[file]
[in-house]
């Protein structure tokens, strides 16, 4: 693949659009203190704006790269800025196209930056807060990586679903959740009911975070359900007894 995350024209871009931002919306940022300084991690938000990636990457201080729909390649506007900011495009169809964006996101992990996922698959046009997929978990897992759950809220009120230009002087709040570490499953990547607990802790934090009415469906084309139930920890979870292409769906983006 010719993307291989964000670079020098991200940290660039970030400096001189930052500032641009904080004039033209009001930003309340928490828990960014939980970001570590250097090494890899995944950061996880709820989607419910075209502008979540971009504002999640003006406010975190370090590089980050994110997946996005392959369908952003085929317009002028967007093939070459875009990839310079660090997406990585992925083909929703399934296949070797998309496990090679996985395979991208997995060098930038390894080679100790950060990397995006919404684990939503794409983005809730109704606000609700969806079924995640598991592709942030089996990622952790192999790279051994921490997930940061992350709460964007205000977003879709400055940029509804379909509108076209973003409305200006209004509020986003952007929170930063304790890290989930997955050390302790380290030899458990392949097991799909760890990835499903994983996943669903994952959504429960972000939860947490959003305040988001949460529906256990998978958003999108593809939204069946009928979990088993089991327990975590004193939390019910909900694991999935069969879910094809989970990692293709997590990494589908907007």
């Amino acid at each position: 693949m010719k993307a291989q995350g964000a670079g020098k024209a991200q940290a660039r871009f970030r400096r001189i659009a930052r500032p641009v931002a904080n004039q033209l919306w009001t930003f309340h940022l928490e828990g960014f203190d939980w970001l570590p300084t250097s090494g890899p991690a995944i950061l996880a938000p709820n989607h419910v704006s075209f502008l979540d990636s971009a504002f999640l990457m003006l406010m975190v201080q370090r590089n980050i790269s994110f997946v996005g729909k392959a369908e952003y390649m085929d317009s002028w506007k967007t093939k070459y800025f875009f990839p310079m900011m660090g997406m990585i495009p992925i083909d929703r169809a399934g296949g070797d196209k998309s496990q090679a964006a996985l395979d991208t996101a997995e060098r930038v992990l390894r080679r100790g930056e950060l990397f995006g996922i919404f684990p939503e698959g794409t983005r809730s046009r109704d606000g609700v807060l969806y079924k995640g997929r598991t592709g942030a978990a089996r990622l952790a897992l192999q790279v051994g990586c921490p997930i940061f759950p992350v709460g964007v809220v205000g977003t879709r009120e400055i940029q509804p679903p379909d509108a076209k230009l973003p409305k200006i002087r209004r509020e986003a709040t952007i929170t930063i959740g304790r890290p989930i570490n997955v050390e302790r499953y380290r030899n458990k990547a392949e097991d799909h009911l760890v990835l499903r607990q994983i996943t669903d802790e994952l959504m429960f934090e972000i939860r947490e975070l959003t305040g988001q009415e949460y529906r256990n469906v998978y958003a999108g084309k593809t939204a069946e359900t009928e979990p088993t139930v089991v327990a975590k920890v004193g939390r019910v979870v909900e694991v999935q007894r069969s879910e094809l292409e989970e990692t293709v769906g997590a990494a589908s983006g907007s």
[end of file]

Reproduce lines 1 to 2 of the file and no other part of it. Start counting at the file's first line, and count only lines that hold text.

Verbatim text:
[in-house]
């Protein structure tokens, strides 16, 4: 693949659009203190704006790269800025196209930056807060990586679903959740009911975070359900007894 995350024209871009931002919306940022300084991690938000990636990457201080729909390649506007900011495009169809964006996101992990996922698959046009997929978990897992759950809220009120230009002087709040570490499953990547607990802790934090009415469906084309139930920890979870292409769906983006 010719993307291989964000670079020098991200940290660039970030400096001189930052500032641009904080004039033209009001930003309340928490828990960014939980970001570590250097090494890899995944950061996880709820989607419910075209502008979540971009504002999640003006406010975190370090590089980050994110997946996005392959369908952003085929317009002028967007093939070459875009990839310079660090997406990585992925083909929703399934296949070797998309496990090679996985395979991208997995060098930038390894080679100790950060990397995006919404684990939503794409983005809730109704606000609700969806079924995640598991592709942030089996990622952790192999790279051994921490997930940061992350709460964007205000977003879709400055940029509804379909509108076209973003409305200006209004509020986003952007929170930063304790890290989930997955050390302790380290030899458990392949097991799909760890990835499903994983996943669903994952959504429960972000939860947490959003305040988001949460529906256990998978958003999108593809939204069946009928979990088993089991327990975590004193939390019910909900694991999935069969879910094809989970990692293709997590990494589908907007």